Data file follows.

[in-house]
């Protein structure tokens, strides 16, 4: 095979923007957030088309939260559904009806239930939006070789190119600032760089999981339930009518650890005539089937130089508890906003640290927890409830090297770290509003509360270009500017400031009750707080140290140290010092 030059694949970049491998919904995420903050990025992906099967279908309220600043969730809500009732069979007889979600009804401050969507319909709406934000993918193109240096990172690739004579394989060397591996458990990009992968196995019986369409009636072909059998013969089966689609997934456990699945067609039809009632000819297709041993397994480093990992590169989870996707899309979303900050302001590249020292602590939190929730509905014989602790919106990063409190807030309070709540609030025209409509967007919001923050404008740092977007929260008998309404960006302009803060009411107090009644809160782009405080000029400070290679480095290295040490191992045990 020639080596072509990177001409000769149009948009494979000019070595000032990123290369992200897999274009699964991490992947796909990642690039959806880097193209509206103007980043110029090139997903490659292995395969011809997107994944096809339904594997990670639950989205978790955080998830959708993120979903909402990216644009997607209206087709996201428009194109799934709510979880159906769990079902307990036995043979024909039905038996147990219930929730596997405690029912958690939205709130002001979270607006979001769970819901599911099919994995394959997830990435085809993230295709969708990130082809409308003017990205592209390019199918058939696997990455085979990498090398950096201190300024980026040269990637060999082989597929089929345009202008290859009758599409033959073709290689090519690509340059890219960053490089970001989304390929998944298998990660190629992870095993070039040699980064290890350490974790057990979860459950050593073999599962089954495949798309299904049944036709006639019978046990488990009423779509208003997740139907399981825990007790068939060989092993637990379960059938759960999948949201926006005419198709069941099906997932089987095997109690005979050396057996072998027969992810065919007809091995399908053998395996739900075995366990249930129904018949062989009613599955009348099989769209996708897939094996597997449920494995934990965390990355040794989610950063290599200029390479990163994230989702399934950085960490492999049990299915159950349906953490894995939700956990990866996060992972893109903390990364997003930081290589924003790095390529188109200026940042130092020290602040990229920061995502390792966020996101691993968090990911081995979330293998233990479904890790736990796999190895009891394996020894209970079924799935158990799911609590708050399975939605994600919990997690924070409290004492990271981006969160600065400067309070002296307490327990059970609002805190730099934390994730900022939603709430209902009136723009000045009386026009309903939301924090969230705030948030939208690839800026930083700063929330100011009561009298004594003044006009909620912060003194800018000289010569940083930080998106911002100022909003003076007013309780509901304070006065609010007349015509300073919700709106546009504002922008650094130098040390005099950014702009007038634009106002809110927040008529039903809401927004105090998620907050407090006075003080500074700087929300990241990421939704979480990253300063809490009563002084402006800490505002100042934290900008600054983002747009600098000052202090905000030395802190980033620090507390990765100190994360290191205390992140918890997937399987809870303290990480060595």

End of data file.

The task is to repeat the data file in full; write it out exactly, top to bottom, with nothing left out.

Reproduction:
[in-house]
């Protein structure tokens, strides 16, 4: 095979923007957030088309939260559904009806239930939006070789190119600032760089999981339930009518650890005539089937130089508890906003640290927890409830090297770290509003509360270009500017400031009750707080140290140290010092 030059694949970049491998919904995420903050990025992906099967279908309220600043969730809500009732069979007889979600009804401050969507319909709406934000993918193109240096990172690739004579394989060397591996458990990009992968196995019986369409009636072909059998013969089966689609997934456990699945067609039809009632000819297709041993397994480093990992590169989870996707899309979303900050302001590249020292602590939190929730509905014989602790919106990063409190807030309070709540609030025209409509967007919001923050404008740092977007929260008998309404960006302009803060009411107090009644809160782009405080000029400070290679480095290295040490191992045990 020639080596072509990177001409000769149009948009494979000019070595000032990123290369992200897999274009699964991490992947796909990642690039959806880097193209509206103007980043110029090139997903490659292995395969011809997107994944096809339904594997990670639950989205978790955080998830959708993120979903909402990216644009997607209206087709996201428009194109799934709510979880159906769990079902307990036995043979024909039905038996147990219930929730596997405690029912958690939205709130002001979270607006979001769970819901599911099919994995394959997830990435085809993230295709969708990130082809409308003017990205592209390019199918058939696997990455085979990498090398950096201190300024980026040269990637060999082989597929089929345009202008290859009758599409033959073709290689090519690509340059890219960053490089970001989304390929998944298998990660190629992870095993070039040699980064290890350490974790057990979860459950050593073999599962089954495949798309299904049944036709006639019978046990488990009423779509208003997740139907399981825990007790068939060989092993637990379960059938759960999948949201926006005419198709069941099906997932089987095997109690005979050396057996072998027969992810065919007809091995399908053998395996739900075995366990249930129904018949062989009613599955009348099989769209996708897939094996597997449920494995934990965390990355040794989610950063290599200029390479990163994230989702399934950085960490492999049990299915159950349906953490894995939700956990990866996060992972893109903390990364997003930081290589924003790095390529188109200026940042130092020290602040990229920061995502390792966020996101691993968090990911081995979330293998233990479904890790736990796999190895009891394996020894209970079924799935158990799911609590708050399975939605994600919990997690924070409290004492990271981006969160600065400067309070002296307490327990059970609002805190730099934390994730900022939603709430209902009136723009000045009386026009309903939301924090969230705030948030939208690839800026930083700063929330100011009561009298004594003044006009909620912060003194800018000289010569940083930080998106911002100022909003003076007013309780509901304070006065609010007349015509300073919700709106546009504002922008650094130098040390005099950014702009007038634009106002809110927040008529039903809401927004105090998620907050407090006075003080500074700087929300990241990421939704979480990253300063809490009563002084402006800490505002100042934290900008600054983002747009600098000052202090905000030395802190980033620090507390990765100190994360290191205390992140918890997937399987809870303290990480060595």